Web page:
It is no secret that the British left has had a difficult relationship with fiscal responsibility. From the gargantuan deficit of the Labour’s GEXIV manifesto to the 2.25 trillion fiscal rollercoaster that were the many iterations of the Solidarity manifesto those on the left have almost always put fiscal responsibility on the backburner.
That is why the fact that the Broad-left document contains a series of extravagant spending pledges should come as no surprise. Nonetheless most previous center-left and left-wing governments such as Sunrise opted to propose at least some minimum measures to curb the increases in deficit such as tax rises. This time however there is no such assurances with the government proposing to rid itself of a quarter of all revenues from LVT by devolving the tax fully without considering how big of a role the tax plays in funding our public services. The coalition agreement shows us this is a government without a plan and will make it up as it goes along. It’s clear the Treasury will need to raise taxation on ordinary people and it will be interesting to see if the government is straight up with people that it won’t be the ordinary workers paying for this but the wealthy
On the expenditure side, there are proposals to effectively throw away tenths if not hundreds of billions on a DOA nationalisation program. Even if we ignore nationalisation the structural deficit is set to surge massively as day-to-day expenditure is set to skyrocket even further. Whether that be “free” personal care, extra foreign aid or any other of the endless spending packages proposed.
A deeply concerning fact is that the United Kingdom does not have this money, almost all the projects contained within documents are most likely going to be funded by borrowing and borrowing alone. Thanks to which the new government would all but guarantee that our children would find themselves saddled with enormous amounts of debt all for the privilege of getting to pay for an inferior service from the state.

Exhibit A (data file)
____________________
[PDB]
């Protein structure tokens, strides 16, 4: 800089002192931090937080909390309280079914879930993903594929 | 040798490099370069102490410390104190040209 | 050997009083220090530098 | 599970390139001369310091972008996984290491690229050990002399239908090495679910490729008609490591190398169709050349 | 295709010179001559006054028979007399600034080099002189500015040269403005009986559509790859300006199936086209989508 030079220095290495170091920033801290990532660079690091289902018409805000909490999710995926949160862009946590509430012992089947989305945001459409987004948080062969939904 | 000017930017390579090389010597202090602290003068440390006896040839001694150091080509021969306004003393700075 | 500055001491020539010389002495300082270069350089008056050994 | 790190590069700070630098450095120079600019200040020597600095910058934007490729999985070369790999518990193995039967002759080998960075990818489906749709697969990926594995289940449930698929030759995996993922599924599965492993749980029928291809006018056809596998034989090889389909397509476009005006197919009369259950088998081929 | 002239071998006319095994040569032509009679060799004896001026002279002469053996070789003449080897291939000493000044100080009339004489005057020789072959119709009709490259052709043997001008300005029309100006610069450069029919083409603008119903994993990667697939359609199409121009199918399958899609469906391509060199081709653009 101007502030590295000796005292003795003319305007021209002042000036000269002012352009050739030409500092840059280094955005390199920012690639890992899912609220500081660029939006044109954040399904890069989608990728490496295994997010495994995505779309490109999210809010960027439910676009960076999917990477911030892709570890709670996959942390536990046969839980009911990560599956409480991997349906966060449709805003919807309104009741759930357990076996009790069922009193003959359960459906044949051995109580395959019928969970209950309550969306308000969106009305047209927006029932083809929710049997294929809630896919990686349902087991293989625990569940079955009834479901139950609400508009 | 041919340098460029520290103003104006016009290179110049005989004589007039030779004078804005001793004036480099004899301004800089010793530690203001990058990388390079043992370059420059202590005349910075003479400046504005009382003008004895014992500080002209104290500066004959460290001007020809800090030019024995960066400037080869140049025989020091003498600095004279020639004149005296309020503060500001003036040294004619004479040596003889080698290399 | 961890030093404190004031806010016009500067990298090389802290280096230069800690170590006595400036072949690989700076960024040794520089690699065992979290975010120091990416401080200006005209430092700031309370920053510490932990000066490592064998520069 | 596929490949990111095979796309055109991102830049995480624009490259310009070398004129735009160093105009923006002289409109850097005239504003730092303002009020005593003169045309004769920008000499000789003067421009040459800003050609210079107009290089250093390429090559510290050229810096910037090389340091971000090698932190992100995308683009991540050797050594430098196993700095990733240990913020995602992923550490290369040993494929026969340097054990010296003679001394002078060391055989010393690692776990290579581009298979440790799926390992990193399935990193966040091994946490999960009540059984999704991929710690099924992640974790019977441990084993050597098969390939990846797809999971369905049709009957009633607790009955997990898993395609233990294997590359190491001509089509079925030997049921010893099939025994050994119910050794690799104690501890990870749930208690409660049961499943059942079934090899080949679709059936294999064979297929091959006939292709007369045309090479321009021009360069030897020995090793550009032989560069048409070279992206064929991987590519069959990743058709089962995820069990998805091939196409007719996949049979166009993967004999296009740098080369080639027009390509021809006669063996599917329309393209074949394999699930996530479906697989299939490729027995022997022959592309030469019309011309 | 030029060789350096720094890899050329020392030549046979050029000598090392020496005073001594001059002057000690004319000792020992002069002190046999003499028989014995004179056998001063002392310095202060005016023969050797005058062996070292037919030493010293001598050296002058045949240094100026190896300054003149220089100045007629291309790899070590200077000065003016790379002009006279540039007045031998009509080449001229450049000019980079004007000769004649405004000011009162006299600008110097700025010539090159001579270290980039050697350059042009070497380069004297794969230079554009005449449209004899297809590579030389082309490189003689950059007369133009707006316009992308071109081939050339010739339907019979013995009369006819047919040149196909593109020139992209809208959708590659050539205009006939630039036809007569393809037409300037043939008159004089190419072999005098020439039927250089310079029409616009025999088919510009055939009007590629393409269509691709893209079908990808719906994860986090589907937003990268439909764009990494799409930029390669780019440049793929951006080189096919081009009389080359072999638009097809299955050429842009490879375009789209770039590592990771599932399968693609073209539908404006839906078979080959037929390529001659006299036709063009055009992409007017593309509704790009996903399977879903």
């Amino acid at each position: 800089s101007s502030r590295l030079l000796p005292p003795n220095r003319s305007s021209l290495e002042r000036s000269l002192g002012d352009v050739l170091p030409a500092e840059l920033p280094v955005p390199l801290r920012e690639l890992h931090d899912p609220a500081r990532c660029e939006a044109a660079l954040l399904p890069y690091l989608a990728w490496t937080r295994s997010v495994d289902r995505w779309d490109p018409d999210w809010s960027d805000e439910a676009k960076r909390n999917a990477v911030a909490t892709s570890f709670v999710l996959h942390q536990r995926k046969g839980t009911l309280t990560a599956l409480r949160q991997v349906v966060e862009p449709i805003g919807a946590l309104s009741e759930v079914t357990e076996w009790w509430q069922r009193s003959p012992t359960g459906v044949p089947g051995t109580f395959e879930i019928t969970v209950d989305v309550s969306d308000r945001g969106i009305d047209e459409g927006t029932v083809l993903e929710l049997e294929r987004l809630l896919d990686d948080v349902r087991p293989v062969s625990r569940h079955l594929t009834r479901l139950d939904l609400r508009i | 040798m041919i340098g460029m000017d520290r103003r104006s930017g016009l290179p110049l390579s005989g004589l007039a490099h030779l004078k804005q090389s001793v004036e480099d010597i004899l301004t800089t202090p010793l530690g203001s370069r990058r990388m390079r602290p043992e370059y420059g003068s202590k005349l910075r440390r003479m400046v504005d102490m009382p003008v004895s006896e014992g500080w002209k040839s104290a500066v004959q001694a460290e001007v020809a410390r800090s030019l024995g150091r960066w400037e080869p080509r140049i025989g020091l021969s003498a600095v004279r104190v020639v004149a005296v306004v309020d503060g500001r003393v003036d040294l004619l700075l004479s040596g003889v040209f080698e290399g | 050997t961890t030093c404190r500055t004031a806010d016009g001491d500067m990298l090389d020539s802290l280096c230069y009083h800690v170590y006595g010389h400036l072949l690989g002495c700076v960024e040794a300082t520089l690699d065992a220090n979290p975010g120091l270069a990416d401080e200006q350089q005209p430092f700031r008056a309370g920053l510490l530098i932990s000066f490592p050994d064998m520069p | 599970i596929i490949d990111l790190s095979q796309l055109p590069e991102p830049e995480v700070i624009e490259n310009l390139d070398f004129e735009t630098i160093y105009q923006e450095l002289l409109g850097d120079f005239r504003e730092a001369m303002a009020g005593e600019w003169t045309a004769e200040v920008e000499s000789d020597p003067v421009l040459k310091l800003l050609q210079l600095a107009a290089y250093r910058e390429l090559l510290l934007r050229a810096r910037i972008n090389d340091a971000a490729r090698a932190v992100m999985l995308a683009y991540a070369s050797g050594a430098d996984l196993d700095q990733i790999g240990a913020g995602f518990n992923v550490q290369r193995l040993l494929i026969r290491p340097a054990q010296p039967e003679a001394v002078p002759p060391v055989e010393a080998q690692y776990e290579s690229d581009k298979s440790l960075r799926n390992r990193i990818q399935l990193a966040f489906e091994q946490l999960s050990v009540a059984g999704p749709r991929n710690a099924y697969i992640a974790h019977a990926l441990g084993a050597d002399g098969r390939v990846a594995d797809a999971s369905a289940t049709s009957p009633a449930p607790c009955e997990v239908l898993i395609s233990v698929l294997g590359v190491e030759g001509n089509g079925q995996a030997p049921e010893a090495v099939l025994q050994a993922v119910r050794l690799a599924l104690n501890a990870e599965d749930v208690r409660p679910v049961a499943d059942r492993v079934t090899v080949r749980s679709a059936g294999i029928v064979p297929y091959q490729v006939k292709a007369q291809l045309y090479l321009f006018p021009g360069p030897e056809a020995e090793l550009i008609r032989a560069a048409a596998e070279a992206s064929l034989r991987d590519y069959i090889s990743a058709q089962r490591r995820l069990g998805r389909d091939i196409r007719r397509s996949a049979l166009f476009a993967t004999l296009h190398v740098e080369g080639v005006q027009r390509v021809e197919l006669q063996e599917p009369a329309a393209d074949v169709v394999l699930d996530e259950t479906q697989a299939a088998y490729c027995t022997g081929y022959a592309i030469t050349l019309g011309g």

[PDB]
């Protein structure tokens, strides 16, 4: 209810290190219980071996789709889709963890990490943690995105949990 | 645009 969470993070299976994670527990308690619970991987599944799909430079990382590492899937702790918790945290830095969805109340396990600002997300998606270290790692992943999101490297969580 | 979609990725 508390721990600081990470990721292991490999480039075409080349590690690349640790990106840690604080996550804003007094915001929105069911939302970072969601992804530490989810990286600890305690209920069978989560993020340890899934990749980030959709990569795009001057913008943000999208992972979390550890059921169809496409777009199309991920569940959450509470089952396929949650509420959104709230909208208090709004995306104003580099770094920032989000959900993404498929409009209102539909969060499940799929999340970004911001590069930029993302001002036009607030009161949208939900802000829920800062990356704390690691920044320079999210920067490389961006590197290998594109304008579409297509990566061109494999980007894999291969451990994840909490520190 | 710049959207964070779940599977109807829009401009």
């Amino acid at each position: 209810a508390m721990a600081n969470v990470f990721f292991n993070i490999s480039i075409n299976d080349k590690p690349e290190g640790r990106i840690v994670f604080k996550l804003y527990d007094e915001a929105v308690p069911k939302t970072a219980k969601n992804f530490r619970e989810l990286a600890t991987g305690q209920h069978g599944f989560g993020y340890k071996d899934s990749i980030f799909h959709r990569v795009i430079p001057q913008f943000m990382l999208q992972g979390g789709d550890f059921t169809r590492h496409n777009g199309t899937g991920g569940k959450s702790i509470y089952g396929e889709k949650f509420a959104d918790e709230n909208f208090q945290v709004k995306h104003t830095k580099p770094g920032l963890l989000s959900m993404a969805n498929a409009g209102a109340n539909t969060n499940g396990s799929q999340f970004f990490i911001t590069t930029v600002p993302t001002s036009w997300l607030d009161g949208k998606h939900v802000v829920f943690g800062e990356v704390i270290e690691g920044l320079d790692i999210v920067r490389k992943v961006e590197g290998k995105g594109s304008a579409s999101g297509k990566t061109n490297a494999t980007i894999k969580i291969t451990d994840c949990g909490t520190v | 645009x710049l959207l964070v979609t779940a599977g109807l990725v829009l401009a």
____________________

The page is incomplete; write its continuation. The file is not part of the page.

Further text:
Most reprehensible of all however are the government’s fiscal priorities or lack thereof. At a time of escalating tensions and uncertainty they are proposing to slash funding to our armed forces, while also pushing for a 2% target of international aid, a department that has time and time again been shown to be a white elephant. The government will be forced to put your taxes, raise taxes on ordinary British workers so it can ship your money overseas. The same can also be said for the proposal to spend billions of pounds reinstating regressive VAT relief that benefits the rich all the while wasting billions on subsidising cooperatives and kneecapping successful businesses with an array of punitive and spiteful measures such as a cut in free port numbers and a swath of nonsensical regulations.
Fortunately the government finds it without a working majority Nonetheless with a PM hellbent on ramming through their agenda and a Chancellor seemingly oblivious of the cost of their own policies it is imperative that the center and the center-right come together and put the brakes on before it is too late…